I think you must rewrite your code in more structured manner. Firstly, your flowchart and your code don't match well. In TX code is for() loop (in main() function) defined with array data_tran[] instead of single integer value. In interrupt routine you call receive function which increases interrupt latency. Make good plan (flowchart) and follow this.
Regarding flowchart and code - in flowchart I tried to consider only main aspects of code (to reduce complexity, improve readability).
Array is defined for data_tran[] because I want to send an array of characters (one-by-one of course). Is there something wrong with that?
Regarding ISR, I agree calling a function from it adds much complexity to whole program and also performance, as ISR should be terminated as soon as possible. I will try to solve that also.

#### djsfantasi

Joined Apr 11, 2010
7,826
This is wildly inefficient from a bandwidth utilization stand point. Aside from the fact that in asynchronous communications there are 2 or 3 overhead bits for each 8-bit data payload your bandwidth utilization is below 50%. To get reliable communication on a noisy channel you want to implement a scheme where the probability of error detection is high and the cost of a retransmission is low given an expected bit error rate. You do not seem to have done your homework in this regard. Good error detection can be done with a CRC check-word. Also you want to be Acking or Nacking whole packets, not individual characters.
Totally agree 100%. This is an impractical, and dare I say ridiculous design. I can’t think of any communications application that works with a packet size of 1. There is no need for one. The overhead is as inefficient as can be. And you’re cutting bandwidth by 60%. Depending on the source of the bytes to be transmitted, you could lose data while processing your ACK/NAK protocol.

Since you have an array of char, why not calculate a CRC value and send the entire array in one transmission. By recalculating the CRC on the receiving end and comparing it to the CRC code received, THEN you can ACK/NAK the entire array/transmission.

#### Lu Ka

Joined Jan 25, 2018
12
I guess I am having difficulty in offering help because I can't understand your goal. Is this a practical project? Is it to learn something? If so, what are you trying to learn?

I ask because I can't see any practical application for this and I am not sure why you would want to use something completely impractical as a learning tool.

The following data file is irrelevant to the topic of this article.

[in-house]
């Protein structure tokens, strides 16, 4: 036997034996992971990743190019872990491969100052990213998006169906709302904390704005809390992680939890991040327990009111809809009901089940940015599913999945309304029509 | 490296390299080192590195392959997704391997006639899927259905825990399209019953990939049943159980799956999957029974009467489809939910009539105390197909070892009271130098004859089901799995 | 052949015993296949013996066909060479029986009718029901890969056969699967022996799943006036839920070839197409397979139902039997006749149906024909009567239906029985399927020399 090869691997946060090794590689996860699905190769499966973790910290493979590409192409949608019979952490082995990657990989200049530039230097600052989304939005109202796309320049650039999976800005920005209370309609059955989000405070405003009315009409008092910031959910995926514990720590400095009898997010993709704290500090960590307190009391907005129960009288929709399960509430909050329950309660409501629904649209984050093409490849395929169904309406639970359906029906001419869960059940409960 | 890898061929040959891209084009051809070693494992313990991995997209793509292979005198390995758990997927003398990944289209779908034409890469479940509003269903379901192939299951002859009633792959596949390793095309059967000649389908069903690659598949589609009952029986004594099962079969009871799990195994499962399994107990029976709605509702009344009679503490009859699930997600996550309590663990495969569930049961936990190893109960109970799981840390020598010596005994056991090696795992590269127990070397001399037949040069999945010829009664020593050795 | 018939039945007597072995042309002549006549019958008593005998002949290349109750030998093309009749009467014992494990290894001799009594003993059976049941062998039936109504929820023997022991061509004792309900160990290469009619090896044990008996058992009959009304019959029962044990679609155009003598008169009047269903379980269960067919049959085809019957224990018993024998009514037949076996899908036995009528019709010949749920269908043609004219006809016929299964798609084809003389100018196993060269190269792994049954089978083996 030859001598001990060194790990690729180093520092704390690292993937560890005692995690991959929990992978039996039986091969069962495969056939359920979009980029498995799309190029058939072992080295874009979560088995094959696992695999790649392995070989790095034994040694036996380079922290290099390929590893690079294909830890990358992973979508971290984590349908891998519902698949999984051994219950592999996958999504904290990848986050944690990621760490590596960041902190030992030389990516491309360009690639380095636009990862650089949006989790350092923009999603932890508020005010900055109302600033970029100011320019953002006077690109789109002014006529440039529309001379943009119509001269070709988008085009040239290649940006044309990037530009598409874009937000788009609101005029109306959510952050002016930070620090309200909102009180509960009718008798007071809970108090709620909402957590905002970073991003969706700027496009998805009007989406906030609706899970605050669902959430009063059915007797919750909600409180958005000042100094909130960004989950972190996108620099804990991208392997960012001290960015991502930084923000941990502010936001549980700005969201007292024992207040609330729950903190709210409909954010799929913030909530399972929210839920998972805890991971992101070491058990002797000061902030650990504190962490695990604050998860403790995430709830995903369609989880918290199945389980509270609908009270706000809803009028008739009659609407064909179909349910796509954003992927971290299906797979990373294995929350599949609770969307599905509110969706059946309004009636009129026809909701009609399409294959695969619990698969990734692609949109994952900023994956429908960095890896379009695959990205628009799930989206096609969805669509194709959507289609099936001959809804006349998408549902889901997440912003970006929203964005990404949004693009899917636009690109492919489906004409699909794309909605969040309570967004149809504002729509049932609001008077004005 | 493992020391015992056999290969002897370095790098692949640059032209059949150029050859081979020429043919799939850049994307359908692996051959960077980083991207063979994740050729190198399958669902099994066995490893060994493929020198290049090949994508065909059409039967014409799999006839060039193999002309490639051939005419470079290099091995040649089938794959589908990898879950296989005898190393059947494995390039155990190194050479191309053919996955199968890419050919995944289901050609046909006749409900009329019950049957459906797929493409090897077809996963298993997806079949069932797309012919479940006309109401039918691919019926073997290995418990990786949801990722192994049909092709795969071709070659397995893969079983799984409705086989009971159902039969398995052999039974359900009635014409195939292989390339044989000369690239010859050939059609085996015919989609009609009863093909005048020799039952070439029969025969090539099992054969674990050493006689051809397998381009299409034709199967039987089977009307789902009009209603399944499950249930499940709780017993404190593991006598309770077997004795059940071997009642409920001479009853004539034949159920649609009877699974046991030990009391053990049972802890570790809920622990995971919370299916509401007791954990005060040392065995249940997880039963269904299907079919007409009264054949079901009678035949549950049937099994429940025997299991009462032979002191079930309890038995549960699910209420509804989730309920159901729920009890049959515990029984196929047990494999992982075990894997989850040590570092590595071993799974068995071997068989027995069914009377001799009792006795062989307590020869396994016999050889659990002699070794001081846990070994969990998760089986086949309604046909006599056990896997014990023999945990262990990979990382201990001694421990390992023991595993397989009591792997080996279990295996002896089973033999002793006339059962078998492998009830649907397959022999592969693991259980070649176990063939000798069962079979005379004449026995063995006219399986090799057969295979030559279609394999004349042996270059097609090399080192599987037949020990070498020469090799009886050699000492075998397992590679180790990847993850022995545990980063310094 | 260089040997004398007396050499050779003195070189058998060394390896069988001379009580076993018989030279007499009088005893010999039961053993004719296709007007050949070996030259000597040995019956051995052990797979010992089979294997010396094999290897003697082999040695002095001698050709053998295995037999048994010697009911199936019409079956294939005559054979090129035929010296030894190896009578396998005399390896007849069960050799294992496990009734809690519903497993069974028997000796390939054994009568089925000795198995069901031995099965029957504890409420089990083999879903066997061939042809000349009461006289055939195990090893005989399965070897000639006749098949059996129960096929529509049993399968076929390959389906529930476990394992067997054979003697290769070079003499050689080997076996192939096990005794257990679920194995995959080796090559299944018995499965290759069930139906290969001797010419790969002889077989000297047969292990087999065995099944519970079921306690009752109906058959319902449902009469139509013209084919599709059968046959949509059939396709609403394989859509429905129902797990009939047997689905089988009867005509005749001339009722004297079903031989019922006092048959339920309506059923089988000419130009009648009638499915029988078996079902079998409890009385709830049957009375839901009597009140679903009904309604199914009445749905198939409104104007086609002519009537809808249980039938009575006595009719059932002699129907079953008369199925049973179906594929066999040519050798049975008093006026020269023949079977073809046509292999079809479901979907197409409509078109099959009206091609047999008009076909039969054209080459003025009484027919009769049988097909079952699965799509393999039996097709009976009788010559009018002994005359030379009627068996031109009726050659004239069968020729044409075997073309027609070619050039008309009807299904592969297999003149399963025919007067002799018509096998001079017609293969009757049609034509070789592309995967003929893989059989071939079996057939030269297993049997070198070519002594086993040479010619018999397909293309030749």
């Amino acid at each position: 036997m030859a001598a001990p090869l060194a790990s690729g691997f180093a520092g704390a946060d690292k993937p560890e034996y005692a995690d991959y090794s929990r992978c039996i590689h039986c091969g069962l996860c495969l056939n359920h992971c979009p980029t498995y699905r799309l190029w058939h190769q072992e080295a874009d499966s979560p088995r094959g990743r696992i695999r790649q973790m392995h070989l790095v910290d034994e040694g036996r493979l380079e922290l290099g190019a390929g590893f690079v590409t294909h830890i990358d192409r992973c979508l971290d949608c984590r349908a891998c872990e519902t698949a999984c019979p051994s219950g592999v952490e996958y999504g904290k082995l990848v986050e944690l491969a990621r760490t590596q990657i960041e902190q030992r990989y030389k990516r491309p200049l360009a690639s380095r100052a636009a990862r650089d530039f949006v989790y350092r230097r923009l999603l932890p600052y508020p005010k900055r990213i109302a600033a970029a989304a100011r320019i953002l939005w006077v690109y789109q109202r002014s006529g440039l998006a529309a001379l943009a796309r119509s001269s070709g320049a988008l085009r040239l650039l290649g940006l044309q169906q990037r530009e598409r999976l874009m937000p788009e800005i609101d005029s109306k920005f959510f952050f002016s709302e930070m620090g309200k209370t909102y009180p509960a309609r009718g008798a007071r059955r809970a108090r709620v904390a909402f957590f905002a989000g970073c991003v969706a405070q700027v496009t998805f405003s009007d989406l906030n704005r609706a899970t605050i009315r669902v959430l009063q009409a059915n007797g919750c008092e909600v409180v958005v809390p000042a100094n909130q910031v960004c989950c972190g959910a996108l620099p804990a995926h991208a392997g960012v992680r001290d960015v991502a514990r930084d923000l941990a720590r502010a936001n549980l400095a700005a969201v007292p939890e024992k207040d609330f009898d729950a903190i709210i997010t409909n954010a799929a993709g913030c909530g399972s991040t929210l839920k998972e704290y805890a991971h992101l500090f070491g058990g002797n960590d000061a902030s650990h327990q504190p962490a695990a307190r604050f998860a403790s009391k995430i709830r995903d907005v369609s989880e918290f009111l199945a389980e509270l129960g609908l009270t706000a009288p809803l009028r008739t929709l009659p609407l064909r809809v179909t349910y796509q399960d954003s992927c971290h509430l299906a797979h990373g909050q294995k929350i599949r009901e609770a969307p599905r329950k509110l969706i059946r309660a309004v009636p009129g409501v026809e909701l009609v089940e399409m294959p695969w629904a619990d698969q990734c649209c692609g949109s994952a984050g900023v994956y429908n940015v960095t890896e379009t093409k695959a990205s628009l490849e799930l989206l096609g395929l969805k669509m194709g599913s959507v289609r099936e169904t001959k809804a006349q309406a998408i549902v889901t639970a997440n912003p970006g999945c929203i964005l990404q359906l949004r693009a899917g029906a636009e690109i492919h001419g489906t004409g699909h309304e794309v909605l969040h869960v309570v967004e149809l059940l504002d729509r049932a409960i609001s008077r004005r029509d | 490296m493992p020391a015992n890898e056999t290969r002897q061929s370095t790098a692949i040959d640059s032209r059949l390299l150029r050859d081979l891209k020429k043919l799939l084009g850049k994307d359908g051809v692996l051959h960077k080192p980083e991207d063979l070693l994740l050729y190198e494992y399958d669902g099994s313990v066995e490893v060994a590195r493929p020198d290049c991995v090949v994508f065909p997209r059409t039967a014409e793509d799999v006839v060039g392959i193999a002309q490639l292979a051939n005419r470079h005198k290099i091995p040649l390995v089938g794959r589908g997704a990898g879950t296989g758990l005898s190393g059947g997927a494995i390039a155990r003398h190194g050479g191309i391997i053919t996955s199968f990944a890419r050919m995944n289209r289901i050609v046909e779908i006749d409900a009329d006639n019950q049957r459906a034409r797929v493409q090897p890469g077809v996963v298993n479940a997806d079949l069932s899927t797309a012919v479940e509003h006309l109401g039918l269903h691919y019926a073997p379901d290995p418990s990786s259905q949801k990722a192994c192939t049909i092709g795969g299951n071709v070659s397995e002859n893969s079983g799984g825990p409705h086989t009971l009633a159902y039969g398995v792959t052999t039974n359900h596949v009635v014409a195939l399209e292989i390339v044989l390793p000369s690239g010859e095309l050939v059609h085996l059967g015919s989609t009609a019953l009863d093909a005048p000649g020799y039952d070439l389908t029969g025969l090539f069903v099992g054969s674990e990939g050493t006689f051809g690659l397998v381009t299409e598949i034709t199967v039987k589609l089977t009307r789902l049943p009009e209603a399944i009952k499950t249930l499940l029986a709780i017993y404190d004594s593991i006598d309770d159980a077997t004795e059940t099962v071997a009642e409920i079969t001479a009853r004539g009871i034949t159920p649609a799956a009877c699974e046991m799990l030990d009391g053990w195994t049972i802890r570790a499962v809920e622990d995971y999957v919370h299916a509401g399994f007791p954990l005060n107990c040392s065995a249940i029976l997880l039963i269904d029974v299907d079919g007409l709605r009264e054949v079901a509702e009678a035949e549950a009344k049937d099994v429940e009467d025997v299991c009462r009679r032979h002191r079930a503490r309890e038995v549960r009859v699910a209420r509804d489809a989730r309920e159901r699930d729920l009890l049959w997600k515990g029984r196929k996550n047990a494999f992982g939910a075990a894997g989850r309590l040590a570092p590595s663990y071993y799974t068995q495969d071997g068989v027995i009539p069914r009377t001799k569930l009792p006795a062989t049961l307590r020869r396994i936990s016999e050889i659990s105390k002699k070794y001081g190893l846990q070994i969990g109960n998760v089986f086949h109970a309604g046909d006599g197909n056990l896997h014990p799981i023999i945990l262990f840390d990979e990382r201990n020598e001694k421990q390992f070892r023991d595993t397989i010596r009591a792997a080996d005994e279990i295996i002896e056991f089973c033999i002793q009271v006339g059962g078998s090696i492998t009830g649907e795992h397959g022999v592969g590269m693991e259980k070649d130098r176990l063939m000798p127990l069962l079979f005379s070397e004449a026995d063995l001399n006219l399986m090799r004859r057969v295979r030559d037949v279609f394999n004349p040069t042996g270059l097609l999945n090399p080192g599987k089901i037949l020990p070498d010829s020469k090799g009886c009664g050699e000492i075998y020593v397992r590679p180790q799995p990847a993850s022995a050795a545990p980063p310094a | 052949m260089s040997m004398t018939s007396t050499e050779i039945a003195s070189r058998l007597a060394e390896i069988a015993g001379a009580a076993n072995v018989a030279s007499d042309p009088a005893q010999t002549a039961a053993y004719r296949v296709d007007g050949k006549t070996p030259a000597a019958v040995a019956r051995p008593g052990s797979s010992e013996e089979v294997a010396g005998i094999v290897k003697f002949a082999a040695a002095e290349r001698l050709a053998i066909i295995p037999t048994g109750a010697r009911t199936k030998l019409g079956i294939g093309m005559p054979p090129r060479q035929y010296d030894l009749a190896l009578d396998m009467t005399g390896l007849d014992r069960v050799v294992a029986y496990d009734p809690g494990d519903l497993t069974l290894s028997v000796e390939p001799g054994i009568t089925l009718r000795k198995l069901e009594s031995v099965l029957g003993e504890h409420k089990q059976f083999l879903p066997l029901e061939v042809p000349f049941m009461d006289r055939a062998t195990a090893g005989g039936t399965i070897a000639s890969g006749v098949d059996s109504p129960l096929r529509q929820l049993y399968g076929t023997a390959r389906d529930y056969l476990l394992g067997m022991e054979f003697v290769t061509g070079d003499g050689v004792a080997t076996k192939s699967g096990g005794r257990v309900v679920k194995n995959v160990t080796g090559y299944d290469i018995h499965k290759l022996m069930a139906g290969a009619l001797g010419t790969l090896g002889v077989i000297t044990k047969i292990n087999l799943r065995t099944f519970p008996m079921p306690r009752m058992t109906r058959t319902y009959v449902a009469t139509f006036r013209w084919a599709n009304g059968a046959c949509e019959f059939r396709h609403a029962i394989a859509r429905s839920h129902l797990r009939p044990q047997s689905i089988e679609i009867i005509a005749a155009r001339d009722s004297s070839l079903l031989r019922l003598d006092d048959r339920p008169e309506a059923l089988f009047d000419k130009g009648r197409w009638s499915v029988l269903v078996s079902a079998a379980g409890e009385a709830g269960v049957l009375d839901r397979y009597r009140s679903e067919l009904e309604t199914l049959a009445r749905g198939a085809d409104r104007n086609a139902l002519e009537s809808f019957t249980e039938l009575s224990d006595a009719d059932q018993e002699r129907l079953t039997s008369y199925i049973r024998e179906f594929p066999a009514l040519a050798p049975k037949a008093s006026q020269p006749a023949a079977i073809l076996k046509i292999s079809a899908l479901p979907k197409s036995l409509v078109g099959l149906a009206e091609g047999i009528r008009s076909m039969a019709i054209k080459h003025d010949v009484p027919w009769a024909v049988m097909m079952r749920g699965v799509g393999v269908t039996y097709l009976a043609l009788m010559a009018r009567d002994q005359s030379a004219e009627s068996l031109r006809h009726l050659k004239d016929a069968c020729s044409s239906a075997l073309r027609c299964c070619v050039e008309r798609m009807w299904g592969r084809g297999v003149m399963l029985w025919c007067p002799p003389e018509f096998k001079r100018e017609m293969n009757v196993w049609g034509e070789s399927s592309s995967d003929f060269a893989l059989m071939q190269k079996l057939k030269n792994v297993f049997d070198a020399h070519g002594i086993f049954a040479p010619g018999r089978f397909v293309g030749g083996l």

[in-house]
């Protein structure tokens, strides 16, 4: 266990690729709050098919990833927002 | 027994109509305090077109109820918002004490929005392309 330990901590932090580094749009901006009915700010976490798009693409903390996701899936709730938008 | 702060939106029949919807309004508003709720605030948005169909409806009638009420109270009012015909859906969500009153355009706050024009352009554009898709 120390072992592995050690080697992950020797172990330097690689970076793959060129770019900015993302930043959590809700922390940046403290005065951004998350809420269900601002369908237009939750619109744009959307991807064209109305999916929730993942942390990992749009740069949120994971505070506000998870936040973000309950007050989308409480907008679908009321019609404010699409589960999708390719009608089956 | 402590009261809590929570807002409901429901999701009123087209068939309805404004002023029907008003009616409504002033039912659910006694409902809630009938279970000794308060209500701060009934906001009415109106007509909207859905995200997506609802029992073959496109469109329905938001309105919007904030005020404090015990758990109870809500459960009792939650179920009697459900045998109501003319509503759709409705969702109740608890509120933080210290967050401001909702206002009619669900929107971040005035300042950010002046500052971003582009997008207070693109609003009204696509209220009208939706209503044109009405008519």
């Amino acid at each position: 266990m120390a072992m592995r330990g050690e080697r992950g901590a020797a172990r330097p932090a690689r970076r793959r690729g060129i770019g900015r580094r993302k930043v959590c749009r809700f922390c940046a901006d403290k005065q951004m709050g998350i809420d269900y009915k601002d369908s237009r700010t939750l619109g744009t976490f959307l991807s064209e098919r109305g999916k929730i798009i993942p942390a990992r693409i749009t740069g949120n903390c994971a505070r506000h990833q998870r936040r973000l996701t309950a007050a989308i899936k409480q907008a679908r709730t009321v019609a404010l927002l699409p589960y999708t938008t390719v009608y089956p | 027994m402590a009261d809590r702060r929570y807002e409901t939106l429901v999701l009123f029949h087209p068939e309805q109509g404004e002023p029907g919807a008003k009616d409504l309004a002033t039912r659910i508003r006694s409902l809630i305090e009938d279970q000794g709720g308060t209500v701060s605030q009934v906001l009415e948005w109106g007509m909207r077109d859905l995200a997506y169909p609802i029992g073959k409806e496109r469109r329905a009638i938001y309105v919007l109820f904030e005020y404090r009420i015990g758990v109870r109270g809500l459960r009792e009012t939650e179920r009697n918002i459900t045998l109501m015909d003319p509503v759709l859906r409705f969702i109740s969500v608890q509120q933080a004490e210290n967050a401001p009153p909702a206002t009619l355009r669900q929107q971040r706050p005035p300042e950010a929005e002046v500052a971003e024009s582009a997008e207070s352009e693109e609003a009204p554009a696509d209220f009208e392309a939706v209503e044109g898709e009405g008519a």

Why do you think is learning on how UART works and error handling to ensure "safe" and "stable" communications is impractical?
Actually, that is my first (small) project on communication between two digital components (microprocessors) - I chose it because UART should be relatively easy to understand and realize.

I want to understand how to implement at least some sort of digital communication in embedded system - because it is fundamental to any project where interfacing between two or more digital components is required (e.g. interfacing between microprocessor and TFT (or LCD) display).

UART might not be in use much these days, but in my opinion is good enough to start with. I'm not saying I'm going to control Space Shuttle with it.. But is good enough for learning, before I proceed to some other, more practical form of digital communication.

Also I'm just a beginner to embedded systems and C programming so I think a project to establish good UART communication between two devices is good enough project for start.

#### Yaakov

Joined Jan 27, 2019
3,482
If you want to learn how to create a reliable channel between devices I would expect you would start with a simple practical example which this is not. Why not use something that represents what it really means to make a reliable channel?

Just because you are trying to learn doesn't mean you have to throw out everything practical. Doing practical things is the way to learn.

In any case, it is, of course, entirely up to you how you choose to learn but you are asking people to help you debug something that is partly buggy because you aren't using practical code.

Thanks for answering, and good luck in your learning, data communications can be a lot of fun.

#### Lu Ka

Joined Jan 25, 2018
12
This is wildly inefficient from a bandwidth utilization stand point. Aside from the fact that in asynchronous communications there are 2 or 3 overhead bits for each 8-bit data payload your bandwidth utilization is below 50%. To get reliable communication on a noisy channel you want to implement a scheme where the probability of error detection is high and the cost of a retransmission is low given an expected bit error rate. You do not seem to have done your homework in this regard. Good error detection can be done with a CRC check-word. Also you want to be Acking or Nacking whole packets, not individual characters.
I agree that this is pretty unefficient but still, I didn't want to dive into efficiency right at the beginning of understanding how relatively simple UART communication should operate. I didn't just want to clear errors and proceed like nothing ever happened - that might cause problems, depending of how critical is each byte of data to the receiver.
How is "packet of data" defined? Should I check for error every 10 bytes or every 1000 bytes? Probably depends on possibility of error occurrence (due to outside noise, power grid spikes, nearby RF transmissions, etc.).